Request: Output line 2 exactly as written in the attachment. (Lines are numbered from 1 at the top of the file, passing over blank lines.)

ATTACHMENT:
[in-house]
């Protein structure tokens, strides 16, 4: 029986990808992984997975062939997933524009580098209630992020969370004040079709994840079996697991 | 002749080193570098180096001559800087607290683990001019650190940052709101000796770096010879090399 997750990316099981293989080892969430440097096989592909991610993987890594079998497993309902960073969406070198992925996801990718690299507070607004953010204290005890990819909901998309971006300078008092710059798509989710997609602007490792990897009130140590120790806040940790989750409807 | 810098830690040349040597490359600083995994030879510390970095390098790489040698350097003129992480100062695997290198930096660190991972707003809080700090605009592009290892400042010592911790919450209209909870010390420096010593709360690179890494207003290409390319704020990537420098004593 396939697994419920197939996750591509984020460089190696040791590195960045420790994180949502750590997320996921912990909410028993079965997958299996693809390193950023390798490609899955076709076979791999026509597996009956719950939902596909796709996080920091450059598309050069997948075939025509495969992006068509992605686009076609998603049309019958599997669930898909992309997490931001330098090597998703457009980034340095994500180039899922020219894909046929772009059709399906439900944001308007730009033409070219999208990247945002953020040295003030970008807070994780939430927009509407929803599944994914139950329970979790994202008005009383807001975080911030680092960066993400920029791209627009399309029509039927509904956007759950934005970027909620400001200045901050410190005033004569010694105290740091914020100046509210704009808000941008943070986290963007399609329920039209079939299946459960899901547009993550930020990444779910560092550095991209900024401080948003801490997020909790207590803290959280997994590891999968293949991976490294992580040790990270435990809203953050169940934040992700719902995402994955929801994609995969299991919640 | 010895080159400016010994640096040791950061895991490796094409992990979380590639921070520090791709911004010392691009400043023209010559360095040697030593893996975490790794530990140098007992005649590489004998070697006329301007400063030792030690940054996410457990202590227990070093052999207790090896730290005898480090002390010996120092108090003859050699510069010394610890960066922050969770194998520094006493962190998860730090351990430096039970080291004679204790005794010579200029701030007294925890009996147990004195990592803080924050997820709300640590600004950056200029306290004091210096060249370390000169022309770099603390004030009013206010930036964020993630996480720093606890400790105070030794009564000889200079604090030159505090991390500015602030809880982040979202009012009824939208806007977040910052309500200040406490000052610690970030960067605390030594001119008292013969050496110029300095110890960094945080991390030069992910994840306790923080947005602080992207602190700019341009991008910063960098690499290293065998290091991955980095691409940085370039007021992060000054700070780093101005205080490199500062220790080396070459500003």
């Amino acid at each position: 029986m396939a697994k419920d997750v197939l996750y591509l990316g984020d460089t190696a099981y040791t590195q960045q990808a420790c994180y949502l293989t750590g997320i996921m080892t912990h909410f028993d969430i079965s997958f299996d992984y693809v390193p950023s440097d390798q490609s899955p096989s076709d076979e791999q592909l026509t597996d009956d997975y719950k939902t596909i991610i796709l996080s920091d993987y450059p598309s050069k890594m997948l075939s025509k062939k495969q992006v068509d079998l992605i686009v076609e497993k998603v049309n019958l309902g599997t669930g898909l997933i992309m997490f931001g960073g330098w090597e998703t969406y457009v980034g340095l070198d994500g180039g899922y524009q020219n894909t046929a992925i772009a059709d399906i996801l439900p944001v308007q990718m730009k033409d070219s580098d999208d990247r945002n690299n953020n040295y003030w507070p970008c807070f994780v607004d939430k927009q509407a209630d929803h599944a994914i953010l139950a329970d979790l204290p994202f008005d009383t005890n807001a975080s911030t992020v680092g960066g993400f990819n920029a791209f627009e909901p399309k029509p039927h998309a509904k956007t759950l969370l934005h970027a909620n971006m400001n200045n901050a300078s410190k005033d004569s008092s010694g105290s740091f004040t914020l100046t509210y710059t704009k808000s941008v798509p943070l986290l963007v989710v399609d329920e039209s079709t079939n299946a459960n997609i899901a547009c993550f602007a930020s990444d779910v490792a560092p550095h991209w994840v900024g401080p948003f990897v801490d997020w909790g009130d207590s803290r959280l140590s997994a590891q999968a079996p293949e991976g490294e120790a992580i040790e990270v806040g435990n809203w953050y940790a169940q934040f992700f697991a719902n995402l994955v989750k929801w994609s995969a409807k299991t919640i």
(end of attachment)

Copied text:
């Protein structure tokens, strides 16, 4: 029986990808992984997975062939997933524009580098209630992020969370004040079709994840079996697991 | 002749080193570098180096001559800087607290683990001019650190940052709101000796770096010879090399 997750990316099981293989080892969430440097096989592909991610993987890594079998497993309902960073969406070198992925996801990718690299507070607004953010204290005890990819909901998309971006300078008092710059798509989710997609602007490792990897009130140590120790806040940790989750409807 | 810098830690040349040597490359600083995994030879510390970095390098790489040698350097003129992480100062695997290198930096660190991972707003809080700090605009592009290892400042010592911790919450209209909870010390420096010593709360690179890494207003290409390319704020990537420098004593 396939697994419920197939996750591509984020460089190696040791590195960045420790994180949502750590997320996921912990909410028993079965997958299996693809390193950023390798490609899955076709076979791999026509597996009956719950939902596909796709996080920091450059598309050069997948075939025509495969992006068509992605686009076609998603049309019958599997669930898909992309997490931001330098090597998703457009980034340095994500180039899922020219894909046929772009059709399906439900944001308007730009033409070219999208990247945002953020040295003030970008807070994780939430927009509407929803599944994914139950329970979790994202008005009383807001975080911030680092960066993400920029791209627009399309029509039927509904956007759950934005970027909620400001200045901050410190005033004569010694105290740091914020100046509210704009808000941008943070986290963007399609329920039209079939299946459960899901547009993550930020990444779910560092550095991209900024401080948003801490997020909790207590803290959280997994590891999968293949991976490294992580040790990270435990809203953050169940934040992700719902995402994955929801994609995969299991919640 | 010895080159400016010994640096040791950061895991490796094409992990979380590639921070520090791709911004010392691009400043023209010559360095040697030593893996975490790794530990140098007992005649590489004998070697006329301007400063030792030690940054996410457990202590227990070093052999207790090896730290005898480090002390010996120092108090003859050699510069010394610890960066922050969770194998520094006493962190998860730090351990430096039970080291004679204790005794010579200029701030007294925890009996147990004195990592803080924050997820709300640590600004950056200029306290004091210096060249370390000169022309770099603390004030009013206010930036964020993630996480720093606890400790105070030794009564000889200079604090030159505090991390500015602030809880982040979202009012009824939208806007977040910052309500200040406490000052610690970030960067605390030594001119008292013969050496110029300095110890960094945080991390030069992910994840306790923080947005602080992207602190700019341009991008910063960098690499290293065998290091991955980095691409940085370039007021992060000054700070780093101005205080490199500062220790080396070459500003």